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Old 07-21-2005, 11:15 AM   #226
Ron Tisdale
Dojo: Doshinkan dojo in Roxborough, Pa
Location: Phila. Pa
Join Date: Jun 2002
Posts: 4,614
Re: Highest Level Martial Arts and Aikido

I'm eating lunch, and had an interesting thought. Many of the early akikidoka were already proficient in judo, sumo, boxing, kendo etc. They already had ingrained body movements from arts other than aikido. Often in this and other discussions on aikido and kokyu, we talk about building new movement patterns from the ground up, and how difficult it is to train in one set of movements, and then later on, go back and 'rewire'.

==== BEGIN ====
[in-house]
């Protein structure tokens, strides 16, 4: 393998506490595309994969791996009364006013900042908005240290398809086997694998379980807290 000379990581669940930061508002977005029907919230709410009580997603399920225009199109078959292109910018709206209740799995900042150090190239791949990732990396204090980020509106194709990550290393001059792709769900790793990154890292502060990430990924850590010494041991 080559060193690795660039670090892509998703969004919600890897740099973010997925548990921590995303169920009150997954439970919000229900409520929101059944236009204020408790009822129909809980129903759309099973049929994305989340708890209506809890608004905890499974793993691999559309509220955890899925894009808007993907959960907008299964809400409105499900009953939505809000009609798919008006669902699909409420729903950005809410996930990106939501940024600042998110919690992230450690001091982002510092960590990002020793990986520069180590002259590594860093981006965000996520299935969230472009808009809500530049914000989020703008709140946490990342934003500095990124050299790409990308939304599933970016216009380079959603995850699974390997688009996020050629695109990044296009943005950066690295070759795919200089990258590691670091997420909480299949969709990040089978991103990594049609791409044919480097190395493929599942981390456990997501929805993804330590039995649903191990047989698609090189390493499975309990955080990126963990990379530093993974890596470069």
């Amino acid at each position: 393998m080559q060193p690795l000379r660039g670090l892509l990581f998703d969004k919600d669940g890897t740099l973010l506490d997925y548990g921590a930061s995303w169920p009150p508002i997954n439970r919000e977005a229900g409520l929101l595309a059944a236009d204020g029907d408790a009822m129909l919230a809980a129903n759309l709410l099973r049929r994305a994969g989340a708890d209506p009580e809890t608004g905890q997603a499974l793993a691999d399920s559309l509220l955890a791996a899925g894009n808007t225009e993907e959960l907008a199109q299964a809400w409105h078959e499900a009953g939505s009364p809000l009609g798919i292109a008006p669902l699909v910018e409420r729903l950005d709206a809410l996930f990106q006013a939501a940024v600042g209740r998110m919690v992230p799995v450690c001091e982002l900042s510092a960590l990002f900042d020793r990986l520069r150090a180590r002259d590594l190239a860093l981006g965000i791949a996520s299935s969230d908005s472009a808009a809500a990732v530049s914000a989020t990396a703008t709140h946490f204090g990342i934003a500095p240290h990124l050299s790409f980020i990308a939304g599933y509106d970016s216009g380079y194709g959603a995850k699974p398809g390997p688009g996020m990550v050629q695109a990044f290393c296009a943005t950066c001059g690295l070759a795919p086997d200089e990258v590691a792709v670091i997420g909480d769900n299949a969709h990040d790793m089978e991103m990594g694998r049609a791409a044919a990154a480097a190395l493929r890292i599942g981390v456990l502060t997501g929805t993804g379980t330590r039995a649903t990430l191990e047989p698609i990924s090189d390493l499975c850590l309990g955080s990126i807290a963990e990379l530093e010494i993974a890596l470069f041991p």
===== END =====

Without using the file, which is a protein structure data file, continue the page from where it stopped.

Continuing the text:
But when you consider the fact that the early aikidoka (Tohei, Shioda, Mochizuki, etc.) were already experienced martial artists...isn't this exactly what they had to do? First they learned to move martialy (outside of aikido) then they had to repattern their movement to learn aiki and kokyu. Many aikido students today are already proficient in MA in general, but many are also completely new to moving in a martial environment.

How is say a 2nd dan, skilled in more or less moving in a relaxed and relatively powerfull manner, familiar with the outer form of the techniques in aikido, different from say, Shioda? Both at some point would have to go back and retrain their strongly ingrained movement patterns to do something different, right?


Ron Tisdale
"The higher a monkey climbs, the more you see of his behind."
St. Bonaventure (ca. 1221-1274)
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